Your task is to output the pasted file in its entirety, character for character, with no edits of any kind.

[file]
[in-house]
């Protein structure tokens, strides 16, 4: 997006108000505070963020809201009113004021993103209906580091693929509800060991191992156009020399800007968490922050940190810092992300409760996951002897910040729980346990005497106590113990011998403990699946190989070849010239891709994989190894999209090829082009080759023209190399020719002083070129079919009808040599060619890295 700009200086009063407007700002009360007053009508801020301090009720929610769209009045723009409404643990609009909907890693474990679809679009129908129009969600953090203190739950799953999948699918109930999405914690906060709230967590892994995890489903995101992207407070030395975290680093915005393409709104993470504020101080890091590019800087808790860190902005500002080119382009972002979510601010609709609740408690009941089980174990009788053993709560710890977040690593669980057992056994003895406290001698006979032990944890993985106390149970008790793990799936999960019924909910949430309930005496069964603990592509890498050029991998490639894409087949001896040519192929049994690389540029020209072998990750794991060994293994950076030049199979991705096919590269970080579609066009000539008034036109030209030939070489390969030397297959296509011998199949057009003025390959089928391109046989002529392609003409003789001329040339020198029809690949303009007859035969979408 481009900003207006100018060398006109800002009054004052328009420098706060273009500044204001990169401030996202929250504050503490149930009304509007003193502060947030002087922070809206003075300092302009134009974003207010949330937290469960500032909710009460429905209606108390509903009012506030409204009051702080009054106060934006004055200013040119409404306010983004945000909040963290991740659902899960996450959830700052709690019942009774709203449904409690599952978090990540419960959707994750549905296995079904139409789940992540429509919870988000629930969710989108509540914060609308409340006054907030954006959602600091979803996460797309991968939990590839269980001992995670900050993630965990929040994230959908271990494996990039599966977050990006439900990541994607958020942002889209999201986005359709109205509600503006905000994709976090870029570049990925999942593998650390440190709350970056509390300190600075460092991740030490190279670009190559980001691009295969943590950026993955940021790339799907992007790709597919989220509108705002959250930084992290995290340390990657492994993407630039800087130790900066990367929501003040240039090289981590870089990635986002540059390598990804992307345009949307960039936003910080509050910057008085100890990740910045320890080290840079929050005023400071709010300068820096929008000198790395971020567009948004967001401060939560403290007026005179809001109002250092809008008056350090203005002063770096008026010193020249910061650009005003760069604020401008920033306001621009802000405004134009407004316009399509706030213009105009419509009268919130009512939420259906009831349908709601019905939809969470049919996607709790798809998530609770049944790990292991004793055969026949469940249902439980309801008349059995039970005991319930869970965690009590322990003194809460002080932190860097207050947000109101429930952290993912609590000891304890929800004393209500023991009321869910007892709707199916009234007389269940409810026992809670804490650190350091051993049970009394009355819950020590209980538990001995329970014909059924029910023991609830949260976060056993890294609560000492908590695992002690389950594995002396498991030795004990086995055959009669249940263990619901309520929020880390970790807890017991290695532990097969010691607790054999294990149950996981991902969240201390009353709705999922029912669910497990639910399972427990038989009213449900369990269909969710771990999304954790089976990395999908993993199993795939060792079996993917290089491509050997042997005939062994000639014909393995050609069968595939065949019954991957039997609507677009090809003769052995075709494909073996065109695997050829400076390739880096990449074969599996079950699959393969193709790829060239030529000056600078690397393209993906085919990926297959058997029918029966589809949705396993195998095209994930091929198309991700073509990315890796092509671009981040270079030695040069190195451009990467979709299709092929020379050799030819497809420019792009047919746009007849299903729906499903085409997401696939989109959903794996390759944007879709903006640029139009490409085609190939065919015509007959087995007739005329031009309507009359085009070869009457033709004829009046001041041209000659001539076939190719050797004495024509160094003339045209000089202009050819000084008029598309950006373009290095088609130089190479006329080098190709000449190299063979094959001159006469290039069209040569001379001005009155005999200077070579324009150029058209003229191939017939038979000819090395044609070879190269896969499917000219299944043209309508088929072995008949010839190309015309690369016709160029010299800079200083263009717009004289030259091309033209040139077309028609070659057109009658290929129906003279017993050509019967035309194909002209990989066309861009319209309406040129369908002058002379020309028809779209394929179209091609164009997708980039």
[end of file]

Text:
[in-house]
């Protein structure tokens, strides 16, 4: 997006108000505070963020809201009113004021993103209906580091693929509800060991191992156009020399800007968490922050940190810092992300409760996951002897910040729980346990005497106590113990011998403990699946190989070849010239891709994989190894999209090829082009080759023209190399020719002083070129079919009808040599060619890295 700009200086009063407007700002009360007053009508801020301090009720929610769209009045723009409404643990609009909907890693474990679809679009129908129009969600953090203190739950799953999948699918109930999405914690906060709230967590892994995890489903995101992207407070030395975290680093915005393409709104993470504020101080890091590019800087808790860190902005500002080119382009972002979510601010609709609740408690009941089980174990009788053993709560710890977040690593669980057992056994003895406290001698006979032990944890993985106390149970008790793990799936999960019924909910949430309930005496069964603990592509890498050029991998490639894409087949001896040519192929049994690389540029020209072998990750794991060994293994950076030049199979991705096919590269970080579609066009000539008034036109030209030939070489390969030397297959296509011998199949057009003025390959089928391109046989002529392609003409003789001329040339020198029809690949303009007859035969979408 481009900003207006100018060398006109800002009054004052328009420098706060273009500044204001990169401030996202929250504050503490149930009304509007003193502060947030002087922070809206003075300092302009134009974003207010949330937290469960500032909710009460429905209606108390509903009012506030409204009051702080009054106060934006004055200013040119409404306010983004945000909040963290991740659902899960996450959830700052709690019942009774709203449904409690599952978090990540419960959707994750549905296995079904139409789940992540429509919870988000629930969710989108509540914060609308409340006054907030954006959602600091979803996460797309991968939990590839269980001992995670900050993630965990929040994230959908271990494996990039599966977050990006439900990541994607958020942002889209999201986005359709109205509600503006905000994709976090870029570049990925999942593998650390440190709350970056509390300190600075460092991740030490190279670009190559980001691009295969943590950026993955940021790339799907992007790709597919989220509108705002959250930084992290995290340390990657492994993407630039800087130790900066990367929501003040240039090289981590870089990635986002540059390598990804992307345009949307960039936003910080509050910057008085100890990740910045320890080290840079929050005023400071709010300068820096929008000198790395971020567009948004967001401060939560403290007026005179809001109002250092809008008056350090203005002063770096008026010193020249910061650009005003760069604020401008920033306001621009802000405004134009407004316009399509706030213009105009419509009268919130009512939420259906009831349908709601019905939809969470049919996607709790798809998530609770049944790990292991004793055969026949469940249902439980309801008349059995039970005991319930869970965690009590322990003194809460002080932190860097207050947000109101429930952290993912609590000891304890929800004393209500023991009321869910007892709707199916009234007389269940409810026992809670804490650190350091051993049970009394009355819950020590209980538990001995329970014909059924029910023991609830949260976060056993890294609560000492908590695992002690389950594995002396498991030795004990086995055959009669249940263990619901309520929020880390970790807890017991290695532990097969010691607790054999294990149950996981991902969240201390009353709705999922029912669910497990639910399972427990038989009213449900369990269909969710771990999304954790089976990395999908993993199993795939060792079996993917290089491509050997042997005939062994000639014909393995050609069968595939065949019954991957039997609507677009090809003769052995075709494909073996065109695997050829400076390739880096990449074969599996079950699959393969193709790829060239030529000056600078690397393209993906085919990926297959058997029918029966589809949705396993195998095209994930091929198309991700073509990315890796092509671009981040270079030695040069190195451009990467979709299709092929020379050799030819497809420019792009047919746009007849299903729906499903085409997401696939989109959903794996390759944007879709903006640029139009490409085609190939065919015509007959087995007739005329031009309507009359085009070869009457033709004829009046001041041209000659001539076939190719050797004495024509160094003339045209000089202009050819000084008029598309950006373009290095088609130089190479006329080098190709000449190299063979094959001159006469290039069209040569001379001005009155005999200077070579324009150029058209003229191939017939038979000819090395044609070879190269896969499917000219299944043209309508088929072995008949010839190309015309690369016709160029010299800079200083263009717009004289030259091309033209040139077309028609070659057109009658290929129906003279017993050509019967035309194909002209990989066309861009319209309406040129369908002058002379020309028809779209394929179209091609164009997708980039």